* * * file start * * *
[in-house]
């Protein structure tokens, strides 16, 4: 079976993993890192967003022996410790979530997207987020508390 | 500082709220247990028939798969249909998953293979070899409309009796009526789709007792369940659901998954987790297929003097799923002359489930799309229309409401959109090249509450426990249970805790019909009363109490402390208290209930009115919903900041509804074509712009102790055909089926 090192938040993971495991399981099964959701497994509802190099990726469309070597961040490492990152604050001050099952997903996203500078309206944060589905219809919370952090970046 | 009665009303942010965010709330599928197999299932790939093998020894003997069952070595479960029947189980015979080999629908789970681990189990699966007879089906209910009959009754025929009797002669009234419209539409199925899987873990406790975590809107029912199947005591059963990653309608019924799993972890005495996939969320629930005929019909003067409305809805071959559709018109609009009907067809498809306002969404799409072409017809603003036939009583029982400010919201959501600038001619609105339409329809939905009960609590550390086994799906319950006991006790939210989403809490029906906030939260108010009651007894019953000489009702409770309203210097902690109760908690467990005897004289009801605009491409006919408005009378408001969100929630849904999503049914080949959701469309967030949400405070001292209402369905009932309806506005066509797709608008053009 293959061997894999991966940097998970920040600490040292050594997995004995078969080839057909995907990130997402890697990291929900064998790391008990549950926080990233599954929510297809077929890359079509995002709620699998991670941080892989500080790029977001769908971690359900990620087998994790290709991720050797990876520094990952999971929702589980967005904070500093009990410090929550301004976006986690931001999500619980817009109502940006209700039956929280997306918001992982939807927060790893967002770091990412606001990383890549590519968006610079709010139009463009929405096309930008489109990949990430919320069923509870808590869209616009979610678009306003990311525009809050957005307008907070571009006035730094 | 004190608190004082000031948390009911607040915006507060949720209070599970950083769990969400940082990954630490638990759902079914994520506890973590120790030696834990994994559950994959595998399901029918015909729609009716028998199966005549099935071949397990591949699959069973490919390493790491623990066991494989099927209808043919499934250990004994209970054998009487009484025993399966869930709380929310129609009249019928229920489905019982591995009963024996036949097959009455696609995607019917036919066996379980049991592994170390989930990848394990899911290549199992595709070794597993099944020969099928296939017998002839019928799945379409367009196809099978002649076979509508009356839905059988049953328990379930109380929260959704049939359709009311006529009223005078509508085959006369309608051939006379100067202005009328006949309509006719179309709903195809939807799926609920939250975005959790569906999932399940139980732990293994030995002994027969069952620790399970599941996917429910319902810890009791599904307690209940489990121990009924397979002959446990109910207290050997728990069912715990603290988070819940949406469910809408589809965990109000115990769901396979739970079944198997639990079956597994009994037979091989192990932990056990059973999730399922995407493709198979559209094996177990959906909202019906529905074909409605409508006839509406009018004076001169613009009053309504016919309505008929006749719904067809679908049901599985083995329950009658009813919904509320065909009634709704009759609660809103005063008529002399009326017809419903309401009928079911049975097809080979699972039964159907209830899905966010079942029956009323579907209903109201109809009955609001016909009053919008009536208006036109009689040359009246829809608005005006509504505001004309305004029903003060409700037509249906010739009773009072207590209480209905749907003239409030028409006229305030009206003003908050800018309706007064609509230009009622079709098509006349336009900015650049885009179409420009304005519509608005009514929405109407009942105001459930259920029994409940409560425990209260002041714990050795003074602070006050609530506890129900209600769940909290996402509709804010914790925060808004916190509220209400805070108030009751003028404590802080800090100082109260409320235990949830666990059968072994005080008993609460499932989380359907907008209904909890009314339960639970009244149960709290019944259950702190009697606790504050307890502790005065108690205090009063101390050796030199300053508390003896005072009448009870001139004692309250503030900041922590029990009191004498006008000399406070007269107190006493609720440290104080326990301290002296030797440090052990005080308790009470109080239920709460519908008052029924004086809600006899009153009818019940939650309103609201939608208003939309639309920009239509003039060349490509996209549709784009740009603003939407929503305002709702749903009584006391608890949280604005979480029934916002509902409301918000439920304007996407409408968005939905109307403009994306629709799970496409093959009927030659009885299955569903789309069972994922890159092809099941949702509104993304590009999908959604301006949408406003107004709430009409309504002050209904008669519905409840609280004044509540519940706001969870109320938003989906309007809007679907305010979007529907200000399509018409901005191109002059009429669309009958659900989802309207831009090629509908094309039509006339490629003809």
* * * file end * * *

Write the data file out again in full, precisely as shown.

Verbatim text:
[in-house]
């Protein structure tokens, strides 16, 4: 079976993993890192967003022996410790979530997207987020508390 | 500082709220247990028939798969249909998953293979070899409309009796009526789709007792369940659901998954987790297929003097799923002359489930799309229309409401959109090249509450426990249970805790019909009363109490402390208290209930009115919903900041509804074509712009102790055909089926 090192938040993971495991399981099964959701497994509802190099990726469309070597961040490492990152604050001050099952997903996203500078309206944060589905219809919370952090970046 | 009665009303942010965010709330599928197999299932790939093998020894003997069952070595479960029947189980015979080999629908789970681990189990699966007879089906209910009959009754025929009797002669009234419209539409199925899987873990406790975590809107029912199947005591059963990653309608019924799993972890005495996939969320629930005929019909003067409305809805071959559709018109609009009907067809498809306002969404799409072409017809603003036939009583029982400010919201959501600038001619609105339409329809939905009960609590550390086994799906319950006991006790939210989403809490029906906030939260108010009651007894019953000489009702409770309203210097902690109760908690467990005897004289009801605009491409006919408005009378408001969100929630849904999503049914080949959701469309967030949400405070001292209402369905009932309806506005066509797709608008053009 293959061997894999991966940097998970920040600490040292050594997995004995078969080839057909995907990130997402890697990291929900064998790391008990549950926080990233599954929510297809077929890359079509995002709620699998991670941080892989500080790029977001769908971690359900990620087998994790290709991720050797990876520094990952999971929702589980967005904070500093009990410090929550301004976006986690931001999500619980817009109502940006209700039956929280997306918001992982939807927060790893967002770091990412606001990383890549590519968006610079709010139009463009929405096309930008489109990949990430919320069923509870808590869209616009979610678009306003990311525009809050957005307008907070571009006035730094 | 004190608190004082000031948390009911607040915006507060949720209070599970950083769990969400940082990954630490638990759902079914994520506890973590120790030696834990994994559950994959595998399901029918015909729609009716028998199966005549099935071949397990591949699959069973490919390493790491623990066991494989099927209808043919499934250990004994209970054998009487009484025993399966869930709380929310129609009249019928229920489905019982591995009963024996036949097959009455696609995607019917036919066996379980049991592994170390989930990848394990899911290549199992595709070794597993099944020969099928296939017998002839019928799945379409367009196809099978002649076979509508009356839905059988049953328990379930109380929260959704049939359709009311006529009223005078509508085959006369309608051939006379100067202005009328006949309509006719179309709903195809939807799926609920939250975005959790569906999932399940139980732990293994030995002994027969069952620790399970599941996917429910319902810890009791599904307690209940489990121990009924397979002959446990109910207290050997728990069912715990603290988070819940949406469910809408589809965990109000115990769901396979739970079944198997639990079956597994009994037979091989192990932990056990059973999730399922995407493709198979559209094996177990959906909202019906529905074909409605409508006839509406009018004076001169613009009053309504016919309505008929006749719904067809679908049901599985083995329950009658009813919904509320065909009634709704009759609660809103005063008529002399009326017809419903309401009928079911049975097809080979699972039964159907209830899905966010079942029956009323579907209903109201109809009955609001016909009053919008009536208006036109009689040359009246829809608005005006509504505001004309305004029903003060409700037509249906010739009773009072207590209480209905749907003239409030028409006229305030009206003003908050800018309706007064609509230009009622079709098509006349336009900015650049885009179409420009304005519509608005009514929405109407009942105001459930259920029994409940409560425990209260002041714990050795003074602070006050609530506890129900209600769940909290996402509709804010914790925060808004916190509220209400805070108030009751003028404590802080800090100082109260409320235990949830666990059968072994005080008993609460499932989380359907907008209904909890009314339960639970009244149960709290019944259950702190009697606790504050307890502790005065108690205090009063101390050796030199300053508390003896005072009448009870001139004692309250503030900041922590029990009191004498006008000399406070007269107190006493609720440290104080326990301290002296030797440090052990005080308790009470109080239920709460519908008052029924004086809600006899009153009818019940939650309103609201939608208003939309639309920009239509003039060349490509996209549709784009740009603003939407929503305002709702749903009584006391608890949280604005979480029934916002509902409301918000439920304007996407409408968005939905109307403009994306629709799970496409093959009927030659009885299955569903789309069972994922890159092809099941949702509104993304590009999908959604301006949408406003107004709430009409309504002050209904008669519905409840609280004044509540519940706001969870109320938003989906309007809007679907305010979007529907200000399509018409901005191109002059009429669309009958659900989802309207831009090629509908094309039509006339490629003809």